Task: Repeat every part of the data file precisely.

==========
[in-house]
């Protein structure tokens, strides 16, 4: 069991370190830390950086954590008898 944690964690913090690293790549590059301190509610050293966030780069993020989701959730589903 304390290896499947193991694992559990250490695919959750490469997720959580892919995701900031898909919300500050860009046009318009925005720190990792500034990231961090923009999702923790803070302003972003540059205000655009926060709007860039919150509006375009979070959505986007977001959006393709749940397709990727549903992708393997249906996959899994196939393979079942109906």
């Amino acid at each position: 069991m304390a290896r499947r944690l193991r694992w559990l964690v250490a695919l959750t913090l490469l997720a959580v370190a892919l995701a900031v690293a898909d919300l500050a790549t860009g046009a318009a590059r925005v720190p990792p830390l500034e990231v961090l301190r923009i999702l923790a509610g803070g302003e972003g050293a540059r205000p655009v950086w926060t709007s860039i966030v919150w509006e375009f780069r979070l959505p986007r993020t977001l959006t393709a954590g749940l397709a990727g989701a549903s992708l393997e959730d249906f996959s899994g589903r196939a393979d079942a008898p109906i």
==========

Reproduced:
[in-house]
């Protein structure tokens, strides 16, 4: 069991370190830390950086954590008898 944690964690913090690293790549590059301190509610050293966030780069993020989701959730589903 304390290896499947193991694992559990250490695919959750490469997720959580892919995701900031898909919300500050860009046009318009925005720190990792500034990231961090923009999702923790803070302003972003540059205000655009926060709007860039919150509006375009979070959505986007977001959006393709749940397709990727549903992708393997249906996959899994196939393979079942109906």
């Amino acid at each position: 069991m304390a290896r499947r944690l193991r694992w559990l964690v250490a695919l959750t913090l490469l997720a959580v370190a892919l995701a900031v690293a898909d919300l500050a790549t860009g046009a318009a590059r925005v720190p990792p830390l500034e990231v961090l301190r923009i999702l923790a509610g803070g302003e972003g050293a540059r205000p655009v950086w926060t709007s860039i966030v919150w509006e375009f780069r979070l959505p986007r993020t977001l959006t393709a954590g749940l397709a990727g989701a549903s992708l393997e959730d249906f996959s899994g589903r196939a393979d079942a008898p109906i």